• Full Name Full Name Comment goes here.
    Are you sure you want to
    Your message goes here
    Be the first to comment
    Be the first to like this
No Downloads


Total Views
On Slideshare
From Embeds
Number of Embeds



Embeds 0

No embeds

Report content

Flagged as inappropriate Flag as inappropriate
Flag as inappropriate

Select your reason for flagging this presentation as inappropriate.

    No notes for slide


  • 1. Tribhuwan University Institute Of Engineering Kathmandu Engineering College Kalimati, Kathmandu A proposalA proposalA proposalA proposal on Line Maze Solveron Line Maze Solveron Line Maze Solveron Line Maze Solver Submitted By: Submitted To: Arjun Paudel Locus 2011 organizing Pankaj Shakya committee Rajeev Thapaliya Sajeet Thapaliya Saubhagya Joshi Sushil Dahal Submitted on: Wednesday, November 23, 2011
  • 2. 1 TITLE The title of our project is, “Line Maze Solver”.
  • 3. 2 ACKNOWLEDGEMENT We owe a great many thanks to a great many people who helped and supported us during this project. Our deepest thanks to Department of Electronics and Computer Engineering, the department of Kathmandu Engineering College for guiding and correcting various mistakes of ours with attention and care. The department members have taken pain to go through the project and make necessary correction as and when needed. We express our thanks to the Locus 2011 organizing committee of, Institute of Engineering, for selecting and providing us a platform to show our project entitled “LINE MAZE SOLVER”. Our deep sense of gratitude to Toshak Raj Uprety (Project coordinator), Kathmandu Engineering College for support and guidance. Thanks and appreciation to the helpful people at Institute of Engineering, for their support. We would also thank our colleague and lecturers without whom this project would have been a distant reality. We also extend our heartfelt thanks to our family and well wishers.
  • 4. 3 TABLE OF CONTENTS Contents Page No. Title 1 Acknowledgement 2 Table of Contents 3 List of Figures 4 Abstract 5 Introduction 6 Objective 7 System Block Diagram 8 Methodology 9-11 Circuit Diagram 12-13 Application 14 Components and Cost Estimation 15 Results 16 Reference 17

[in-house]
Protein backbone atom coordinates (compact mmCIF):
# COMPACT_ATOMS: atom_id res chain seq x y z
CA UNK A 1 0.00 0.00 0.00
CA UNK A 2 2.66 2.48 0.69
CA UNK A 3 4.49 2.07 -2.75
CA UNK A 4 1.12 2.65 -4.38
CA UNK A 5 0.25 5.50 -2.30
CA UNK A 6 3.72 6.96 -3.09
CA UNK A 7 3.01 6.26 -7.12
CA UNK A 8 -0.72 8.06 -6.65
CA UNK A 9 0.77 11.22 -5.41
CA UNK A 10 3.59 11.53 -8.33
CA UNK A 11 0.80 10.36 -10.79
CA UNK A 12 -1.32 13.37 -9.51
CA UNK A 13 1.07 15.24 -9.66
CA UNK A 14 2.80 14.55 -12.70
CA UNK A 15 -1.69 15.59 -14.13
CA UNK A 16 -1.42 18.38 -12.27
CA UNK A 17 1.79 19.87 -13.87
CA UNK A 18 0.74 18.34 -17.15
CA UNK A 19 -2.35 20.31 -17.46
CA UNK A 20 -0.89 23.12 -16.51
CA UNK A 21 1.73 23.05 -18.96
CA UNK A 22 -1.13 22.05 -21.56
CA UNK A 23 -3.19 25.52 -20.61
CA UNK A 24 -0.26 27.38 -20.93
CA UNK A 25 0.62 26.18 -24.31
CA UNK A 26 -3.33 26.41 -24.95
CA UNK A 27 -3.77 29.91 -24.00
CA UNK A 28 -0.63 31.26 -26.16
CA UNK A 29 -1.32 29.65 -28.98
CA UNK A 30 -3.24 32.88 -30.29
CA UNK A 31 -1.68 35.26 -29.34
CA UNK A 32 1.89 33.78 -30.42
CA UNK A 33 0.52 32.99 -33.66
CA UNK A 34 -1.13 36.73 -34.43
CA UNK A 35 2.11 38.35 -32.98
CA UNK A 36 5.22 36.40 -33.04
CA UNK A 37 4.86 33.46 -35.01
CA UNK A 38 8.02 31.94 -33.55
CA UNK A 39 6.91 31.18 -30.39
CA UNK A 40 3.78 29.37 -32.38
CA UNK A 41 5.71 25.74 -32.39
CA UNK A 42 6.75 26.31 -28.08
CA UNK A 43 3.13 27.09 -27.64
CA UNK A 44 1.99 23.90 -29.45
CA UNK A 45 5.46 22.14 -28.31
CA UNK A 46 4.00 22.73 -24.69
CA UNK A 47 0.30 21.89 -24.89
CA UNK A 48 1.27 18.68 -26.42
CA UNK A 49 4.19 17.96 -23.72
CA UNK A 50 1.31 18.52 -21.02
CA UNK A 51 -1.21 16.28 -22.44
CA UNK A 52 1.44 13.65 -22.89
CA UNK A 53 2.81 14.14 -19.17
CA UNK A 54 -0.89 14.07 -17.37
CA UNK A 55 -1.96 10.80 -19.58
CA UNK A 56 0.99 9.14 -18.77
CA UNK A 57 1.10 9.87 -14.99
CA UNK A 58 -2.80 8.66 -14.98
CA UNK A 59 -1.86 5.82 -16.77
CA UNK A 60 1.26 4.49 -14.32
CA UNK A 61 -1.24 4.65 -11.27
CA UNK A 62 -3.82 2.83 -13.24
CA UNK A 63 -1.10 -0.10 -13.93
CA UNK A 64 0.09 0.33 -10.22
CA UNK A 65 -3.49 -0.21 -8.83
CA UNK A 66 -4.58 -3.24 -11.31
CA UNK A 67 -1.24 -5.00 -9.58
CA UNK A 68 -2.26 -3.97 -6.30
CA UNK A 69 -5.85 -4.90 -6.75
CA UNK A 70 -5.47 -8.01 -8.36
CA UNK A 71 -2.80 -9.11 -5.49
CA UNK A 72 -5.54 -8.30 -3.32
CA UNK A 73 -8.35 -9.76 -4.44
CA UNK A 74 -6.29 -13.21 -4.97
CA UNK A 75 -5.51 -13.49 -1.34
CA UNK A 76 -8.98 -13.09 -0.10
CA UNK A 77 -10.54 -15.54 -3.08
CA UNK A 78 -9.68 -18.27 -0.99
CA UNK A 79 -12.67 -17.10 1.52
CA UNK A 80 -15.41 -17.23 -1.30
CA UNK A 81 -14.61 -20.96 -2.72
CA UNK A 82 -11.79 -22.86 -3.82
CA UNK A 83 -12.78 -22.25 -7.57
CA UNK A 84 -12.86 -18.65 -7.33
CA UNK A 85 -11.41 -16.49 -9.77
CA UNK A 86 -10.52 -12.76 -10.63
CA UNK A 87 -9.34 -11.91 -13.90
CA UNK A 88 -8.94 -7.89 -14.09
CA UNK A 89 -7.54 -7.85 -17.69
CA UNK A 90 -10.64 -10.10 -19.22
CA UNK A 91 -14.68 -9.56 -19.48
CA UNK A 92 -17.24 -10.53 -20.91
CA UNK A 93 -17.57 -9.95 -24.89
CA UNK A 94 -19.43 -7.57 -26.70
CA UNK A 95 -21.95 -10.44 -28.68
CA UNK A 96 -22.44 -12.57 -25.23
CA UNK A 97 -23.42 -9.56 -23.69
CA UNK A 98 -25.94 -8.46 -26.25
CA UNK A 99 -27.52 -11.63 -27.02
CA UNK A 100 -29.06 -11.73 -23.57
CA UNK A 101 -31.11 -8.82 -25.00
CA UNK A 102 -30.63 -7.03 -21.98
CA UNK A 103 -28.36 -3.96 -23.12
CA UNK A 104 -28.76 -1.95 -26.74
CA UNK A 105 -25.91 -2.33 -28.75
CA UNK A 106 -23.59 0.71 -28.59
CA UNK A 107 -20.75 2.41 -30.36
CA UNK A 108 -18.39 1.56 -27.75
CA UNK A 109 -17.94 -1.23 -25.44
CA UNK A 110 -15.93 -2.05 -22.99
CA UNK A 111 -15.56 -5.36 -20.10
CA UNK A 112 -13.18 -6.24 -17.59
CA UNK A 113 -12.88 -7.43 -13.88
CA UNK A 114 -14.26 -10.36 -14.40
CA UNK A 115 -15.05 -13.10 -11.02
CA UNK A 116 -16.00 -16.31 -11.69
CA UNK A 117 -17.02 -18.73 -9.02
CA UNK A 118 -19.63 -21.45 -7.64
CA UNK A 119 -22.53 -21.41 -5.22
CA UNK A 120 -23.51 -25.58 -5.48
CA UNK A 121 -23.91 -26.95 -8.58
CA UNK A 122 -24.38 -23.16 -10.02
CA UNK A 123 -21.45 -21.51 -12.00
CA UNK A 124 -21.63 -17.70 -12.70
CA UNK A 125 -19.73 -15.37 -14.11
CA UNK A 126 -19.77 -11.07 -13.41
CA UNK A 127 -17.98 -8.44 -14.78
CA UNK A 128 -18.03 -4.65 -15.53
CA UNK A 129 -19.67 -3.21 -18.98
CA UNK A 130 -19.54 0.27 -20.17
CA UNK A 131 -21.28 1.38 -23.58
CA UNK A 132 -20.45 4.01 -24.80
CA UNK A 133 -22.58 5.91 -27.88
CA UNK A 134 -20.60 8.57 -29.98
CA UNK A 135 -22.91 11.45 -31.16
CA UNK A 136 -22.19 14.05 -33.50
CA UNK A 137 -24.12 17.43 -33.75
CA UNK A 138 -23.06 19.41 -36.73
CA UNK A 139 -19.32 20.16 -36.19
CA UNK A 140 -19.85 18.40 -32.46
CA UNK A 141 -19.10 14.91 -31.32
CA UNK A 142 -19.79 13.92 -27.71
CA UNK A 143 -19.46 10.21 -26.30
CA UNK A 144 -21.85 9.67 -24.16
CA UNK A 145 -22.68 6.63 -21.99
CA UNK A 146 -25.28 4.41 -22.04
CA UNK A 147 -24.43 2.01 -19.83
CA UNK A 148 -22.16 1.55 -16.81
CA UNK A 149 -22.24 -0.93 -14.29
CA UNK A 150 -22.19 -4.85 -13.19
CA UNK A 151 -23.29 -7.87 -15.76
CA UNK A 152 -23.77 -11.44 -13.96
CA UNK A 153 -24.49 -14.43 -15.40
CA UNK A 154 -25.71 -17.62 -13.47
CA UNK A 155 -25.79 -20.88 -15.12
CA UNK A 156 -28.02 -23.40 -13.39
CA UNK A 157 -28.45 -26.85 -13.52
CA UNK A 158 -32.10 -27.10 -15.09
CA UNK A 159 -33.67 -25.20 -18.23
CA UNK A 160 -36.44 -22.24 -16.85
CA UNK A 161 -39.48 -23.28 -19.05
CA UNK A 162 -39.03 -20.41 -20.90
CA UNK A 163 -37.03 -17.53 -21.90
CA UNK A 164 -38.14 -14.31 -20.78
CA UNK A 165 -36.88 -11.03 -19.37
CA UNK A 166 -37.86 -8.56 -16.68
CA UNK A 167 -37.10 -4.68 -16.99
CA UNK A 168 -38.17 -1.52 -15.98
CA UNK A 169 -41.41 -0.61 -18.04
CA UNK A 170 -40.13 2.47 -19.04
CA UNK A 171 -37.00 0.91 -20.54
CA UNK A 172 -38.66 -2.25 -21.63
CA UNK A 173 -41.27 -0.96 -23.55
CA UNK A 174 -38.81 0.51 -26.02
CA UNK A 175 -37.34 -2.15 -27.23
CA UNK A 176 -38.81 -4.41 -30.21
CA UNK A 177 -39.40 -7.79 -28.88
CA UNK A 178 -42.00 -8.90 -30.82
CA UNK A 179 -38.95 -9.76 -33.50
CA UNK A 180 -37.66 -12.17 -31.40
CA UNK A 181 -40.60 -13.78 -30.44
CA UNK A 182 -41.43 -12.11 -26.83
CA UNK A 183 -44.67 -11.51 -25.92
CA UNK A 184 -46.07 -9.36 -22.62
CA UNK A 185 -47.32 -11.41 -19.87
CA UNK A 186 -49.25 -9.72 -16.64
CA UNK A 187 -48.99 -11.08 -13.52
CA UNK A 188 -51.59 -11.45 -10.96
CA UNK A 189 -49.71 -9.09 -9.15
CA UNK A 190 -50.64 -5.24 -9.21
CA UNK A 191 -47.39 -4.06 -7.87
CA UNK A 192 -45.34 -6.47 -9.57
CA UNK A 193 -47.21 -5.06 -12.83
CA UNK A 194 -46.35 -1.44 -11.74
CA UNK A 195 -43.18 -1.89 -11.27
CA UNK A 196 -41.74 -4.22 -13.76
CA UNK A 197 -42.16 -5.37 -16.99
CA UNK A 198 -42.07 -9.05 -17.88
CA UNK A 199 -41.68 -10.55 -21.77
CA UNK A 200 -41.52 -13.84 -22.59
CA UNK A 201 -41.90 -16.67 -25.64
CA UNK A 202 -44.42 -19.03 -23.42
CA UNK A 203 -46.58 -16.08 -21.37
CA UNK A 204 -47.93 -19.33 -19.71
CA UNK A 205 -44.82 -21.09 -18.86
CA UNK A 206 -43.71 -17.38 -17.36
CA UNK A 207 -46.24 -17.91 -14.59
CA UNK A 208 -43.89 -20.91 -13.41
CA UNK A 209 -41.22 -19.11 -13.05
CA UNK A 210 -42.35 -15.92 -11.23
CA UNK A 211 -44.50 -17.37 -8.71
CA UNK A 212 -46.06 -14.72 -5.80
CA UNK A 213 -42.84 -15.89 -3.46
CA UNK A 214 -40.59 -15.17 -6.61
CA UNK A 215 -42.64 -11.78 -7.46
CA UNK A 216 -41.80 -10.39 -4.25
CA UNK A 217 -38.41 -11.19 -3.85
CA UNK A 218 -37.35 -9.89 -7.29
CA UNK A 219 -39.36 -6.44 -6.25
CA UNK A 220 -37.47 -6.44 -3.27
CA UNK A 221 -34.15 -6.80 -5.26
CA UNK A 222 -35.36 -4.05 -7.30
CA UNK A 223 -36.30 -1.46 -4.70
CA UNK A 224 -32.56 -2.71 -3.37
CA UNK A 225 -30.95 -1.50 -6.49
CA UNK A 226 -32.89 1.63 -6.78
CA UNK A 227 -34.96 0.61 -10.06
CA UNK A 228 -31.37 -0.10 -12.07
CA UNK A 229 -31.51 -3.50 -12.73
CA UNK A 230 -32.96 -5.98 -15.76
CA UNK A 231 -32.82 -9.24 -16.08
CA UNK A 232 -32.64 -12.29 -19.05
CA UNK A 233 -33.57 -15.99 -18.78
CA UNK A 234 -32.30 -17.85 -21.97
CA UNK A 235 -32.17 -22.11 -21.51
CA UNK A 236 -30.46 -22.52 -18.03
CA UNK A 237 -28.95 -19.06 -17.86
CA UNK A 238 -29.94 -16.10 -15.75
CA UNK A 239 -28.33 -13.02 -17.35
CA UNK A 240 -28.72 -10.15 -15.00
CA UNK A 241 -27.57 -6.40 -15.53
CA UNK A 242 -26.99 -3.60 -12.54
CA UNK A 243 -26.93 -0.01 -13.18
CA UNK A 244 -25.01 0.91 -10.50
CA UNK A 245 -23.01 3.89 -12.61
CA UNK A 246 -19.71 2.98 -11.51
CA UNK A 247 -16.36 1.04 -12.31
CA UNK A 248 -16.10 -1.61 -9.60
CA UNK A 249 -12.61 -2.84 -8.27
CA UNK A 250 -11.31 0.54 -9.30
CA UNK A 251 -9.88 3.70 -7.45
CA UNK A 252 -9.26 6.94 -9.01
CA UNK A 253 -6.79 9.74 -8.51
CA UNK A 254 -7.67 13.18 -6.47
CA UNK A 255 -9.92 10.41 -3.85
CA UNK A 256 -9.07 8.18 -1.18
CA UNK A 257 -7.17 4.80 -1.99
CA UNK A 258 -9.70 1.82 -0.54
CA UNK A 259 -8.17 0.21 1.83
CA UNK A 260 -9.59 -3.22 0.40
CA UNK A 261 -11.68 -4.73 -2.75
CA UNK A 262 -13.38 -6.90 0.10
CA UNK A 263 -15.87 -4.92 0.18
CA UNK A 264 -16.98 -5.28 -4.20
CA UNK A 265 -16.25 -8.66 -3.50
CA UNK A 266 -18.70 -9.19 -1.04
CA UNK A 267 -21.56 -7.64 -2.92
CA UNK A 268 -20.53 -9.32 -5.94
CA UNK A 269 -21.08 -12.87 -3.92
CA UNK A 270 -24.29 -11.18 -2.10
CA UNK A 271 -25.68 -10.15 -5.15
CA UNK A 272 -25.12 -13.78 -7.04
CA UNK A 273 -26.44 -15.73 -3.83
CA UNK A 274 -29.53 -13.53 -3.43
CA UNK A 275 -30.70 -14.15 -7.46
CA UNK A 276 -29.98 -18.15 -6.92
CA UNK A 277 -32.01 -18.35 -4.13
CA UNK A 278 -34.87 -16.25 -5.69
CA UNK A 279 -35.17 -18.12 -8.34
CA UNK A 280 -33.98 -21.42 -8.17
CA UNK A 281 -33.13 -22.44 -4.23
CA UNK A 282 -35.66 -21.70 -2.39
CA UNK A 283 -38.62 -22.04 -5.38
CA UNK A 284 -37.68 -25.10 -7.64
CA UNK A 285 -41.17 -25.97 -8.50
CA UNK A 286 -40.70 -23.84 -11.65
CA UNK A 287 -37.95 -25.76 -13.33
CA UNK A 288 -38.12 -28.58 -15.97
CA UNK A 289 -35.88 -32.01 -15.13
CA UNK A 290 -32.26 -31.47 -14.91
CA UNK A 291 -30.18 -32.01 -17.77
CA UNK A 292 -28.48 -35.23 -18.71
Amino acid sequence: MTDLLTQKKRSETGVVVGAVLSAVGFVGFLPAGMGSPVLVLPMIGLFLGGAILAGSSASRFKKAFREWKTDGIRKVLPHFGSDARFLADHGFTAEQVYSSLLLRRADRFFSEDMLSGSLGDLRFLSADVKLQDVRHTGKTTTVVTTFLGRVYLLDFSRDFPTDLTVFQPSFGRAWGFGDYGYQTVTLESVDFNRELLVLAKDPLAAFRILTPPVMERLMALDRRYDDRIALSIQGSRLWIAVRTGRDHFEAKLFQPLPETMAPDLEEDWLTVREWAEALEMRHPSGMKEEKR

• 5. 4 LIST OF FIGURES Figures: Page No.: Fig 1: A Line Maze 6 Fig 2: Hardware System Block Diagram 8 Fig 3: Software System Block Diagram 8 Fig 4: The Eight Maze Possibilities 9 Fig 5: Sensor Placement 10 Fig 6: Arduino Duemilanove 12 Fig 7: L14F1 Photo Darlington transistor 13 Fig 8: L293D Motor Driver Circuit 13
  • 6. 5 ABSTRACT This project will undertake the construction and implementation of a two-wheeled robot that is capable of solving a maze constructed as a line. The structural, mechanical, and electronic components of the bot will be assembled in a manner that will make the bot possible to solve the maze as quickly as possible. The wheels of the robot are capable of independent rotation in two directions, driven by a motor IC circuit. Information about tracks, the dead ends and turns will be obtained from sensors on the device. The line of tracks will be determined by sending a Infrared signal to the track and photo-transistors will be used to sense the infrared signals. Information from the sensors will be fed back to the Arduino Duemilanove 328 having a ATMEGA 328P-PU micro-controller, which will convert them to digital values using ADC of the micro-controller, compare the result and generate output to the motor to keep it in track. To take the correct turns and to avoid dead ends, next time robot is operated, the memory of the micro- controller will also be used.
  • 7. 6 INTRODUCTION A line maze is usually a black line on a white background. It could also be a white line on a black background. Each line maze has a Start point and a Finish point. There are a number of dead-end paths in the maze. Fig 1: A Line Maze A line maze solver is a robot that can solve the maze in fastest time possible. As the line maze contains many dead ends, the robot typically cannot traverse the maze without first taking a number of wrong turns.
  • 8. 7 OBJECTIVE Autonomous robotics is a field with wide-reaching applications. From bombing robots to autonomous devices for finding humans in wreckage to home automation, many people are interested in low-power, high speed, reliable solutions. There are many problems facing such designs: unfamiliar terrain and inaccurate sensing continues to plague designers. Automatic vehicles and other instruments always saves human effort and our time and if we build it properly. The systems will be controlled when we are out of reach if we build automatic vehicles or any other systems. Sensing a line, maneuvering the robot to stay on course and solving a maze, while constantly correcting wrong moves using feedback mechanism forms a simple yet effective closed loop system and an effective autonomous robotics. As a programmer we get an opportunity to ‘teach’ the robot how to solve the maze thus giving it a human-like property of responding to stimuli.